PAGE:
Psychologist’s conference talk explores how head wins over heart in the quest for power

The abuse of power in public life is never far from the headlines, with leaders in politics, banking, the law and the media all shown to be expert in bending the rules for themselves at the expense of everyone else.

But what makes a banker, a police chief or a media baron behave in this way? Does power corrupt, or are powerful people exhibiting the symptoms of a personality abnormality?

University of Sussex psychologist Dr Jamie Ward will join psychiatrists and neuroscientists in a special conference in London today (Tuesday 9 October 2012) to explore the pathology of leadership and decision-making.

The conference – The intoxication of power: From neurosciences to hubris in healthcare and public life – is hosted by the Royal Society of Medicine and the Daedalus Trust.

With new developments in cognitive, affective and social neuroscience, science is now looking at possible mental processes behind the accumulation and abuse of power by humans – and what steps can be taken to curtail excesses that damage public trust in our major institutions.

It’s a phenomenon that led the politician Lord David Owen, who has lectured and written on the subject, to term the negative impact of power on people’s judgments and outlooks the Hubris Syndrome.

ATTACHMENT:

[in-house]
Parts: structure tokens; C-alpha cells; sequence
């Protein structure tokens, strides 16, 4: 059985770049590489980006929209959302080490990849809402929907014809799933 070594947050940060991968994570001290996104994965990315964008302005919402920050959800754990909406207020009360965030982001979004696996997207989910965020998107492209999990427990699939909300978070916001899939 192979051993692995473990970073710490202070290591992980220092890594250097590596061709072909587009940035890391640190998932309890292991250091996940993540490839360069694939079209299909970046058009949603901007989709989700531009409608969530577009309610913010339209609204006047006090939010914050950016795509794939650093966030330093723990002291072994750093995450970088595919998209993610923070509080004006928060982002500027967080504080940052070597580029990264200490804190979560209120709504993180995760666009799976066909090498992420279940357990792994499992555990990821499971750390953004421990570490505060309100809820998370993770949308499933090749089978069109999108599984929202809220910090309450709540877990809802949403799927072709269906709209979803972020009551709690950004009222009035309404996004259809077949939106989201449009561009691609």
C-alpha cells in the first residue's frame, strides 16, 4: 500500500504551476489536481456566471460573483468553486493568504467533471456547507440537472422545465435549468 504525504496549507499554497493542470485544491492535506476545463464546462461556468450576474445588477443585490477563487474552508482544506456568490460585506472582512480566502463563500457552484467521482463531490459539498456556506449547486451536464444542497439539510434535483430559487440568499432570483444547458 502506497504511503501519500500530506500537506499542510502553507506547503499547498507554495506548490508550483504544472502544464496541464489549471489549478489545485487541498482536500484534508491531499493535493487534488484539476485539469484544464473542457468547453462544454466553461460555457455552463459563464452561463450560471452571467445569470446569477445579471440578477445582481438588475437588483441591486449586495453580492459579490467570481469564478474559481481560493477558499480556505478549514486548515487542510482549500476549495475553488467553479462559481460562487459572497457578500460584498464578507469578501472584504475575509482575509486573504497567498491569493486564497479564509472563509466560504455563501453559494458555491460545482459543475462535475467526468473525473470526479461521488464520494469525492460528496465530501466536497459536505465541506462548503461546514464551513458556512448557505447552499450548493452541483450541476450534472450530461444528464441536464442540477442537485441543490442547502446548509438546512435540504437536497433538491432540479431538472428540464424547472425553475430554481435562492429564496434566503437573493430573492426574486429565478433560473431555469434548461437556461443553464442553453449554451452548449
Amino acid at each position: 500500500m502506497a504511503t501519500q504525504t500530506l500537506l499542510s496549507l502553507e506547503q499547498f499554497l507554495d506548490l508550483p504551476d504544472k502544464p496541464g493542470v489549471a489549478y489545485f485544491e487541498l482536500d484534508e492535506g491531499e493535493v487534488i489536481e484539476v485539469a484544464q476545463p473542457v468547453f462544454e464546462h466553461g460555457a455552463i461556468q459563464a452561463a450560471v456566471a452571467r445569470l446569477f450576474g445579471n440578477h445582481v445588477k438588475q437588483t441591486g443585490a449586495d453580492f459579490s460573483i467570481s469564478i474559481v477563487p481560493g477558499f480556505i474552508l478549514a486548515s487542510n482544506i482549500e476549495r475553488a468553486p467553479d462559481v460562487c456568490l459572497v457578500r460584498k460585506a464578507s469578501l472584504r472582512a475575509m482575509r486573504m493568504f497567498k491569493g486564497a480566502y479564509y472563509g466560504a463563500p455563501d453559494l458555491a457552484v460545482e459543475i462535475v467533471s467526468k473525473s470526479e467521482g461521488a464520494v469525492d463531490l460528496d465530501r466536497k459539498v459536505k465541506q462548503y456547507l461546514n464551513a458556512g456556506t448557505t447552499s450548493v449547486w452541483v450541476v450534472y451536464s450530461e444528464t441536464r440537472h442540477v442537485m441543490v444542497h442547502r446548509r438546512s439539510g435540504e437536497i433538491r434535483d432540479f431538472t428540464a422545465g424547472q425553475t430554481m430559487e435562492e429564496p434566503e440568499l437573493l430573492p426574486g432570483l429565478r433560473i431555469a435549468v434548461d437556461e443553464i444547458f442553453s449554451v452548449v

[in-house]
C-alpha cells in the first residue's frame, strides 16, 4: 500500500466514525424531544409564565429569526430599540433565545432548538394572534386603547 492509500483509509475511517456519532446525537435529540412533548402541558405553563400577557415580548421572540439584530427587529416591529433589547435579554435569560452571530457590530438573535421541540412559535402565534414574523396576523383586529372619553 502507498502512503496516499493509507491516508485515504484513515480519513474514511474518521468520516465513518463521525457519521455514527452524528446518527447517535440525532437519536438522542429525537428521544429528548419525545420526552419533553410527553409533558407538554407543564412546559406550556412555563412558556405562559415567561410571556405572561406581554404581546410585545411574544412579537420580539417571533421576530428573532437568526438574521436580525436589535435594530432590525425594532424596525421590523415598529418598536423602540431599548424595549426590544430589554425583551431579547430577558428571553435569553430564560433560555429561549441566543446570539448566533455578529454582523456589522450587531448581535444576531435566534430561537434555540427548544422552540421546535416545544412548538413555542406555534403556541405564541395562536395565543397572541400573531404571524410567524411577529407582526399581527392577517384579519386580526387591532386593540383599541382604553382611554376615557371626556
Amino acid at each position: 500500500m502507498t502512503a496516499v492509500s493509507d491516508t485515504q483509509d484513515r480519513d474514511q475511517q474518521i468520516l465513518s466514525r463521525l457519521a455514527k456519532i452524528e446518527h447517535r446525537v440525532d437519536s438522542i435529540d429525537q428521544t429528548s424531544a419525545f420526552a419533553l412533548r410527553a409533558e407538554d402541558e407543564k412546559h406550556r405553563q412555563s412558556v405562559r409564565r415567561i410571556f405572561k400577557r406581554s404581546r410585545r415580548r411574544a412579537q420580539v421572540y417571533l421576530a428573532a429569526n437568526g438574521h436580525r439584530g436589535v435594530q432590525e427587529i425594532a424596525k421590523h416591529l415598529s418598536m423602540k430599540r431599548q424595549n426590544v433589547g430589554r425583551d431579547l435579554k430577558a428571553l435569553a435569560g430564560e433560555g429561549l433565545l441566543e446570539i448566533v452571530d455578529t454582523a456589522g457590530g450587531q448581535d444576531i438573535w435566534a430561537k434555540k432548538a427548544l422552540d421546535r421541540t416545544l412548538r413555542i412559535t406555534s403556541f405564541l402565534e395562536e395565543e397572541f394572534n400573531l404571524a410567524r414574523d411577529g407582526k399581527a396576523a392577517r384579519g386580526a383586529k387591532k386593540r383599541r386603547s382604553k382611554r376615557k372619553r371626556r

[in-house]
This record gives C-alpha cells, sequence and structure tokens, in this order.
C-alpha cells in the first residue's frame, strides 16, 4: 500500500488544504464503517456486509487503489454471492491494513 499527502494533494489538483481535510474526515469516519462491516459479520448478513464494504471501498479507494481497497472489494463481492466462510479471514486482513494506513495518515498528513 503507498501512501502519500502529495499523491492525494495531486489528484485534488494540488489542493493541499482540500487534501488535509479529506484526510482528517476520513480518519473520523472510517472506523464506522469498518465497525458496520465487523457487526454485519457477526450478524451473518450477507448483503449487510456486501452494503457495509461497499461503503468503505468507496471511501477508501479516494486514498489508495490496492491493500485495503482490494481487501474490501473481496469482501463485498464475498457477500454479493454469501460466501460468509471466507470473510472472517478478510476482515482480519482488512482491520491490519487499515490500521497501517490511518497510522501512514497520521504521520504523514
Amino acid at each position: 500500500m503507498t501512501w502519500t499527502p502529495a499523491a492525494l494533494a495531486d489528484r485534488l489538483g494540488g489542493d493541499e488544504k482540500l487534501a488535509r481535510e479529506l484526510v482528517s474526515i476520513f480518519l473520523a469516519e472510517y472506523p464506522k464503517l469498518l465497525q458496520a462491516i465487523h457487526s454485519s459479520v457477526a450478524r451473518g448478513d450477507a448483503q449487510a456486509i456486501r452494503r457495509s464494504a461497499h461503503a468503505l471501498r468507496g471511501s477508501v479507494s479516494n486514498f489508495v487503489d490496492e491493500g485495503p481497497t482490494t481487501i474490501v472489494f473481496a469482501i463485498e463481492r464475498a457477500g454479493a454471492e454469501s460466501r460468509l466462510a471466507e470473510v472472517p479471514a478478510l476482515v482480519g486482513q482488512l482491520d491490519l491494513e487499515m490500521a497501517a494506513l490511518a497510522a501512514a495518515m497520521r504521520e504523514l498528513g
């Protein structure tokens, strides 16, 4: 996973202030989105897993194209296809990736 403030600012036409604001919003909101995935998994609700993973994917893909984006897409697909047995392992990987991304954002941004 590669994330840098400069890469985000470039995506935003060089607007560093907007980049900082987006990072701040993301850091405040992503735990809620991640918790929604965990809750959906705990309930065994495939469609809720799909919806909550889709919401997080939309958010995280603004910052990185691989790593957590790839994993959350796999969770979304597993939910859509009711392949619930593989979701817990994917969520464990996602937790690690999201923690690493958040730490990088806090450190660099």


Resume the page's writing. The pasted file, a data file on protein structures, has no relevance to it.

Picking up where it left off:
Dr Ward, who has published on the subject of social neuroscience and is Editor-in-Chief of Cognitive Neuroscience, will lead a session on trust and cooperation, arguing that a lack of human empathy (the identification with and understanding of another's situation, feelings and motives) may be a necessary brain trait for leaders who carry out systematic acts of aggression or exploitation.

Dr Ward’s research uses the methods of human neuroscience (such as brain imaging, EEG) to explore how we perceive and interpret the world, including our social world.  He says: “The study of the brain can help us to understand and explain how the thoughts, feelings and behaviour of individuals are influenced by the presence of others. 

“We can attempt to measure concepts such as empathy in the brain. Our brains are wired to share thoughts and feelings. When we see someone in pain we activate our own pain circuitry, and when we see someone gesturing we activate our own motor circuitry. 

“However, our brains are more likely to share feelings and imitate people who are in our own social group. Power may exert a similar influence, leading to reduced empathic tendencies in the powerful towards subordinates and a reduced tendency to take other people’s perspectives into consideration."

But, argues Dr Ward, this is not necessarily a negative trait: “It can sometimes be desirable for people in power to take a less emotive, albeit self-serving, perspective.  That said, the same mechanisms can also pave the way for abuses of power.”

Notes for Editors

University of Sussex Press office contacts: Maggie Clune and Jacqui Bealing. Tel: 01273 678 888. Email:

View press releases online at:

Last updated: Tuesday, 9 October 2012